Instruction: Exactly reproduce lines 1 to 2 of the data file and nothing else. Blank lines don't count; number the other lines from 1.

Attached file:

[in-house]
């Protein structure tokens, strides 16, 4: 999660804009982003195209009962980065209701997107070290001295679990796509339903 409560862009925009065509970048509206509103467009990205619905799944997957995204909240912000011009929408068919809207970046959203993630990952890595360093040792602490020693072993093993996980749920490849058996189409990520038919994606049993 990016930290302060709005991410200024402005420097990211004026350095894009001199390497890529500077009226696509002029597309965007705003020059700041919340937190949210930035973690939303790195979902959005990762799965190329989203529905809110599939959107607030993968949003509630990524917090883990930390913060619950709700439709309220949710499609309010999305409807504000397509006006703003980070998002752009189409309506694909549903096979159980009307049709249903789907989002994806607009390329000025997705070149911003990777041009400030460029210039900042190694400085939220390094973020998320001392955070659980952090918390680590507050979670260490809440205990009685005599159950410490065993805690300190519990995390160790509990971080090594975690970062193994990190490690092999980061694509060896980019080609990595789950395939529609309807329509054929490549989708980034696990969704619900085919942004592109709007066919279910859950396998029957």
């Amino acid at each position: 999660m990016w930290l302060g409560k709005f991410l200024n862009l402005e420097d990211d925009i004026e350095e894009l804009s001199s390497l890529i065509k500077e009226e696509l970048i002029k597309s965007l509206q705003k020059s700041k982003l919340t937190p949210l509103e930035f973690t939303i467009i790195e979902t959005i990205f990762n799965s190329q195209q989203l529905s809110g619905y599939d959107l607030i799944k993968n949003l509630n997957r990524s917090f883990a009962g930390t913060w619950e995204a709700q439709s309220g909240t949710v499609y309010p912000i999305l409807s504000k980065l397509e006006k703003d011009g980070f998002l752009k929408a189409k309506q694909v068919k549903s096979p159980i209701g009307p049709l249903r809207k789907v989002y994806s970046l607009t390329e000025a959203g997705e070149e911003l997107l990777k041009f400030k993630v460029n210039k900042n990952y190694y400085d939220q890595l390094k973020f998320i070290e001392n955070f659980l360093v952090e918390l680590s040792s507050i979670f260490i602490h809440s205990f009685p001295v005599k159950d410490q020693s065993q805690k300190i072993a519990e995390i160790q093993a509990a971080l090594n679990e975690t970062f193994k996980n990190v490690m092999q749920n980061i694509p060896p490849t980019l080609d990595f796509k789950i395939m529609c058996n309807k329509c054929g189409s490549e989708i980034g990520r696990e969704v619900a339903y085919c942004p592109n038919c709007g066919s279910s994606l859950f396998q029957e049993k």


[in-house]
């Protein structure tokens, strides 16, 4: 999660804009982003195209009962980065209701997107070290001295679990796509339903 409560862009925009065509970048509206509103467009990205619905799944997957995204909240912000011009929408068919809207970046959203993630990952890595360093040792602490020693072993093993996980749920490849058996189409990520038919994606049993 990016930290302060709005991410200024402005420097990211004026350095894009001199390497890529500077009226696509002029597309965007705003020059700041919340937190949210930035973690939303790195979902959005990762799965190329989203529905809110599939959107607030993968949003509630990524917090883990930390913060619950709700439709309220949710499609309010999305409807504000397509006006703003980070998002752009189409309506694909549903096979159980009307049709249903789907989002994806607009390329000025997705070149911003990777041009400030460029210039900042190694400085939220390094973020998320001392955070659980952090918390680590507050979670260490809440205990009685005599159950410490065993805690300190519990995390160790509990971080090594975690970062193994990190490690092999980061694509060896980019080609990595789950395939529609309807329509054929490549989708980034696990969704619900085919942004592109709007066919279910859950396998029957």